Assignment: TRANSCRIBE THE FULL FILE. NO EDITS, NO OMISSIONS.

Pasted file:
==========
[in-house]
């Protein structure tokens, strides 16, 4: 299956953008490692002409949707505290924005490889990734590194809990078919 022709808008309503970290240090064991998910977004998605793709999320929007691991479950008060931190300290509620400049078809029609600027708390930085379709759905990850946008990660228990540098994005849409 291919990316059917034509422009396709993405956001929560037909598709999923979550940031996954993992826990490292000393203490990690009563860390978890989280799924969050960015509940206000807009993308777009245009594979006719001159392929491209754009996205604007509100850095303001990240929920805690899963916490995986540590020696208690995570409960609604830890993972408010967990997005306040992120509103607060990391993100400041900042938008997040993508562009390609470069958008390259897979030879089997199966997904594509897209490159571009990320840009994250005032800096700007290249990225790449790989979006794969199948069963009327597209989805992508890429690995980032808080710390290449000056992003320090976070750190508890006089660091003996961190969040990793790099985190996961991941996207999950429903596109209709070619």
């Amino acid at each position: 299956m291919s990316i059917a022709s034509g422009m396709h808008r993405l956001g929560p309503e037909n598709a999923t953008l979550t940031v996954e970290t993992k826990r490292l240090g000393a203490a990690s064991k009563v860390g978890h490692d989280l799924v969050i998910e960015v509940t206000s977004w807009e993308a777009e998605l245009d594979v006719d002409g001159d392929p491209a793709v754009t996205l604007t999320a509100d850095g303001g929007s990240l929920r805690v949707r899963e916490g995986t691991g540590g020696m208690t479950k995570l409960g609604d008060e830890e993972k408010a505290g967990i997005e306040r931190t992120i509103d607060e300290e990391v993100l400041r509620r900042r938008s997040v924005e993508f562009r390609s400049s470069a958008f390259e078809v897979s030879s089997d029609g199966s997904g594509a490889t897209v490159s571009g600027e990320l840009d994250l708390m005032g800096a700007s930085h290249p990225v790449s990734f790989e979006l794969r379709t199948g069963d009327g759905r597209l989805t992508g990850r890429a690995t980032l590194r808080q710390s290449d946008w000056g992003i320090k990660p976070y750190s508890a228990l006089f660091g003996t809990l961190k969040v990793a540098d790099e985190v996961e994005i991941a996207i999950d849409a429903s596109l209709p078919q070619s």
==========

[in-house]
């Protein structure tokens, strides 16, 4: 299956953008490692002409949707505290924005490889990734590194809990078919 022709808008309503970290240090064991998910977004998605793709999320929007691991479950008060931190300290509620400049078809029609600027708390930085379709759905990850946008990660228990540098994005849409 291919990316059917034509422009396709993405956001929560037909598709999923979550940031996954993992826990490292000393203490990690009563860390978890989280799924969050960015509940206000807009993308777009245009594979006719001159392929491209754009996205604007509100850095303001990240929920805690899963916490995986540590020696208690995570409960609604830890993972408010967990997005306040992120509103607060990391993100400041900042938008997040993508562009390609470069958008390259897979030879089997199966997904594509897209490159571009990320840009994250005032800096700007290249990225790449790989979006794969199948069963009327597209989805992508890429690995980032808080710390290449000056992003320090976070750190508890006089660091003996961190969040990793790099985190996961991941996207999950429903596109209709070619």
């Amino acid at each position: 299956m291919s990316i059917a022709s034509g422009m396709h808008r993405l956001g929560p309503e037909n598709a999923t953008l979550t940031v996954e970290t993992k826990r490292l240090g000393a203490a990690s064991k009563v860390g978890h490692d989280l799924v969050i998910e960015v509940t206000s977004w807009e993308a777009e998605l245009d594979v006719d002409g001159d392929p491209a793709v754009t996205l604007t999320a509100d850095g303001g929007s990240l929920r805690v949707r899963e916490g995986t691991g540590g020696m208690t479950k995570l409960g609604d008060e830890e993972k408010a505290g967990i997005e306040r931190t992120i509103d607060e300290e990391v993100l400041r509620r900042r938008s997040v924005e993508f562009r390609s400049s470069a958008f390259e078809v897979s030879s089997d029609g199966s997904g594509a490889t897209v490159s571009g600027e990320l840009d994250l708390m005032g800096a700007s930085h290249p990225v790449s990734f790989e979006l794969r379709t199948g069963d009327g759905r597209l989805t992508g990850r890429a690995t980032l590194r808080q710390s290449d946008w000056g992003i320090k990660p976070y750190s508890a228990l006089f660091g003996t809990l961190k969040v990793a540098d790099e985190v996961e994005i991941a996207i999950d849409a429903s596109l209709p078919q070619s």